But perhaps Mexico's and many Mexicans' identification with the Palestinian cause does have to do with its long collective national memory. Mexico, I think, sees the Mexican-American War and its consequences as analogous to the Arab-Israeli conflict, for one seemingly powerful neighbor has acquired land and imposed its identity and will on a land where the "natives" have been marginalized. The analogy, however, is inexact, highly flawed, and devoid of moral equivalence. For one, the Anglos who instigated the conflict with Mexico in the 19th century had absolutely no historical claim to the land in question. The Jewish people, however, have an undeniable connection to historic Palestine, and only those who are willfully ignorant or susceptive to science fiction-like fantasies will reject the historical and archeological data that supports this position. Jews are called as such because they originated in Judea, not in some mountainous region in the Caucasus as some allege. The Holocaust prompted the United Nations to create a modern Jewish state in the hope that a people who had been homeless for over a millennium would be able to defend themselves against future genocides, not on some narcissistic notion of "manifest destiny." Thus, the comparison between Mexico and Palestine is a historical interpretation devoid of empirical causal analysis.

Finally, regarding the "wall," the structure in Israel was built to keep out suicide bombers. The U.S.-Mexico barrier was built to keep out busboys and roofers. (I'm certain that the anti-Mexican crowd in the U.S. is now saying the barrier was to prevent the drug-weapons flow. But honestly, this argument is a cover for their antipathy towards Mexicans.) The U.S.-Mexico barrier is dubious endeavor since Mexico and the U.S., unlike Palestine and Israel, are working to establish closer ties, both economically and politically. This is not to say anything of the barrier's environmental consequences and intrusions on private property.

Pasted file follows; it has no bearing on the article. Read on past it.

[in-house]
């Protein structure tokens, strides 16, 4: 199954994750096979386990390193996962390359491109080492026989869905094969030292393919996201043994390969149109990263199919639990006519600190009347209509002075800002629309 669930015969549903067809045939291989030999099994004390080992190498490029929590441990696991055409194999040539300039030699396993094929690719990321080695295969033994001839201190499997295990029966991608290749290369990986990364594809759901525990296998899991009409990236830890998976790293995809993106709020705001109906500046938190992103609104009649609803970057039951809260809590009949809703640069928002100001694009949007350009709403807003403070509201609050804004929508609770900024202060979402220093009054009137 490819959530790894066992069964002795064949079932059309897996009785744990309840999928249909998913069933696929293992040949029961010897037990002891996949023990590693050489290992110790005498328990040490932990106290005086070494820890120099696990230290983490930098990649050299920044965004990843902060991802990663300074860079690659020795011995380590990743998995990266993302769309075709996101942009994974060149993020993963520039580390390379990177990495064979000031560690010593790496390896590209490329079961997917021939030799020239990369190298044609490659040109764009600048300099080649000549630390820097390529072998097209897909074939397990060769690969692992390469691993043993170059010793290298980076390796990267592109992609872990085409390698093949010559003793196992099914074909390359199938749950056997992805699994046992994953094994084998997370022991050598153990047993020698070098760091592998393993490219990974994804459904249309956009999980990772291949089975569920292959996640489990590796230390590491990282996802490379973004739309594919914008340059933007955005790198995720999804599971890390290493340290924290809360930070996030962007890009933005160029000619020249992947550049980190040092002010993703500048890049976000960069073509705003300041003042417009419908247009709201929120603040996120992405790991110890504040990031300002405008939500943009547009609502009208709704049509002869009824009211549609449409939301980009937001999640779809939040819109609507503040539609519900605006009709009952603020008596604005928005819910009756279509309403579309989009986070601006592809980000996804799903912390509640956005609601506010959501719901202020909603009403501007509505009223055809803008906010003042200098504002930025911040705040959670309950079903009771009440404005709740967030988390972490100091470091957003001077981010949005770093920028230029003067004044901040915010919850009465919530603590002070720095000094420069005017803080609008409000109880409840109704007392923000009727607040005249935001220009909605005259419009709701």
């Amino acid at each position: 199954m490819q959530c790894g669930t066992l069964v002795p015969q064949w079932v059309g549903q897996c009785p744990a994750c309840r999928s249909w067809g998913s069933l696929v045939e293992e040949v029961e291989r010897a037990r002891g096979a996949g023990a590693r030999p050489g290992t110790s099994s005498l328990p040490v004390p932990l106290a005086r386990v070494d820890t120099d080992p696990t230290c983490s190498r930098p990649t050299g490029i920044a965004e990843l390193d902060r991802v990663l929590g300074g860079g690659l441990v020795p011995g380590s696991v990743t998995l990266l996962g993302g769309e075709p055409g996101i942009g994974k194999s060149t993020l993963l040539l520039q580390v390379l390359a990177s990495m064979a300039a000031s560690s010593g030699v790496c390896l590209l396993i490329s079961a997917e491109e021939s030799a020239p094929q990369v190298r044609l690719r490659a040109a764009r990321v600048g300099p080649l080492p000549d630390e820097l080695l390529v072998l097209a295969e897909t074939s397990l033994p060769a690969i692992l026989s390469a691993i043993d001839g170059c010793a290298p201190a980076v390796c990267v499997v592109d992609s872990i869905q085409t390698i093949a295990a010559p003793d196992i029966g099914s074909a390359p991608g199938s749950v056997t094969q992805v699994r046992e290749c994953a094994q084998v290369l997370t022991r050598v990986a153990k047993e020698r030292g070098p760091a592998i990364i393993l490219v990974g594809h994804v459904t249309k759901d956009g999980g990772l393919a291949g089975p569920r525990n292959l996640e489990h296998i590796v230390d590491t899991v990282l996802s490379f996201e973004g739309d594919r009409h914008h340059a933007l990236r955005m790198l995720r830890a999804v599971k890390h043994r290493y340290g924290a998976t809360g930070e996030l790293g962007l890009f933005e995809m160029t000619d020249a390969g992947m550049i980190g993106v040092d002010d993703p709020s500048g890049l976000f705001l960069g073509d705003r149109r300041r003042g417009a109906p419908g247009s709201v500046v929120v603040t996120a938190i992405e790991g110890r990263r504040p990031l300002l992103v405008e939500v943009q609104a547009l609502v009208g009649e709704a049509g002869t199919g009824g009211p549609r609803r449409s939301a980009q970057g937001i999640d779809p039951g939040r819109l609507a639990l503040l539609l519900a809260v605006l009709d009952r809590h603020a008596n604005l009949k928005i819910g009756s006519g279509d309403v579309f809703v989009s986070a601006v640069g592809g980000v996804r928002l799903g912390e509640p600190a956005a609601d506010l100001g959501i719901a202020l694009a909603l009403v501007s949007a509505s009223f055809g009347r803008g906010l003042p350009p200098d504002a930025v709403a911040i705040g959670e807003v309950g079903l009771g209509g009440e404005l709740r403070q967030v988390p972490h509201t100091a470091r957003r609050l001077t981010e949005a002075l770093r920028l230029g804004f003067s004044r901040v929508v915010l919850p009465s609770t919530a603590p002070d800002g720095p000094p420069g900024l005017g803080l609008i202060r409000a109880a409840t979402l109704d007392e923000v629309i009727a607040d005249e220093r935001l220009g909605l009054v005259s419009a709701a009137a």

It serves the interests of Mexicans and Mexican Americans alike to steer clear of the imagery and rhetoric of the Arab-Israeli conflict. For one, the analogy is fallacious and superficial. The Arab-Israeli conflict is uniquely complex and can only truly be solved by the antagonists themselves with dispassionate, well-reasoned, and nuanced support from the international community. For another, in this climate in which Mexicans and Mexican Americans are continuously vituperated and with a possible compromise for immigration reform at hand, we should not be giving fodder to the chorus of bigots. If anything, we should show more empathy to the Jewish community, for just as Jews in the past were blamed for everything from natural plagues to economic depressions, Mexicans today are being blamed for every imaginable ill. It is slightly depressing, for instances, that right-wingers cannot comprehend that the recent swine flu was an end result of evolution. They simply blamed the Mexicans. I'm surprised they didn't say the Jews were behind it as well.

About Rosa Martha Villarreal:
Rosa Martha Villarreal is a member of PEN USA. Her novel The Stillness of Love and Exile was the recipient of the 2008 PEN Josephine Miles Literary Award and a 2008 Independent Publisher Book Award Silver Medalist for Best Regional Fiction.